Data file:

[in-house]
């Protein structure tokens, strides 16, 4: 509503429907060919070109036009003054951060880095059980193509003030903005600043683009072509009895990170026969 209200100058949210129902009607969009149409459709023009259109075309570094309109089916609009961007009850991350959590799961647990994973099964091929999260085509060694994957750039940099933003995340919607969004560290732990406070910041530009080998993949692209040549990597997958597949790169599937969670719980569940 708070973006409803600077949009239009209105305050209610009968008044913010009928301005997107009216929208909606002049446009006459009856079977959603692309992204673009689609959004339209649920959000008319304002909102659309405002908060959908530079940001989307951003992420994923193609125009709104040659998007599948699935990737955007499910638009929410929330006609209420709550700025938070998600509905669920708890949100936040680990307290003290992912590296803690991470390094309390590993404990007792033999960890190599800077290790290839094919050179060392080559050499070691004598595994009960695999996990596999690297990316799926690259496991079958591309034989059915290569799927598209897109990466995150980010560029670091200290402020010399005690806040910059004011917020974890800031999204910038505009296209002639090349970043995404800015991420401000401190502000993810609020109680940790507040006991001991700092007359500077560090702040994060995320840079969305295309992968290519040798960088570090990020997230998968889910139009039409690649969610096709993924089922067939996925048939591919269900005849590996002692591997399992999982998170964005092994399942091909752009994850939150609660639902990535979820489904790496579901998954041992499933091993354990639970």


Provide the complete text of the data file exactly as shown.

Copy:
[in-house]
């Protein structure tokens, strides 16, 4: 509503429907060919070109036009003054951060880095059980193509003030903005600043683009072509009895990170026969 209200100058949210129902009607969009149409459709023009259109075309570094309109089916609009961007009850991350959590799961647990994973099964091929999260085509060694994957750039940099933003995340919607969004560290732990406070910041530009080998993949692209040549990597997958597949790169599937969670719980569940 708070973006409803600077949009239009209105305050209610009968008044913010009928301005997107009216929208909606002049446009006459009856079977959603692309992204673009689609959004339209649920959000008319304002909102659309405002908060959908530079940001989307951003992420994923193609125009709104040659998007599948699935990737955007499910638009929410929330006609209420709550700025938070998600509905669920708890949100936040680990307290003290992912590296803690991470390094309390590993404990007792033999960890190599800077290790290839094919050179060392080559050499070691004598595994009960695999996990596999690297990316799926690259496991079958591309034989059915290569799927598209897109990466995150980010560029670091200290402020010399005690806040910059004011917020974890800031999204910038505009296209002639090349970043995404800015991420401000401190502000993810609020109680940790507040006991001991700092007359500077560090702040994060995320840079969305295309992968290519040798960088570090990020997230998968889910139009039409690649969610096709993924089922067939996925048939591919269900005849590996002692591997399992999982998170964005092994399942091909752009994850939150609660639902990535979820489904790496579901998954041992499933091993354990639970």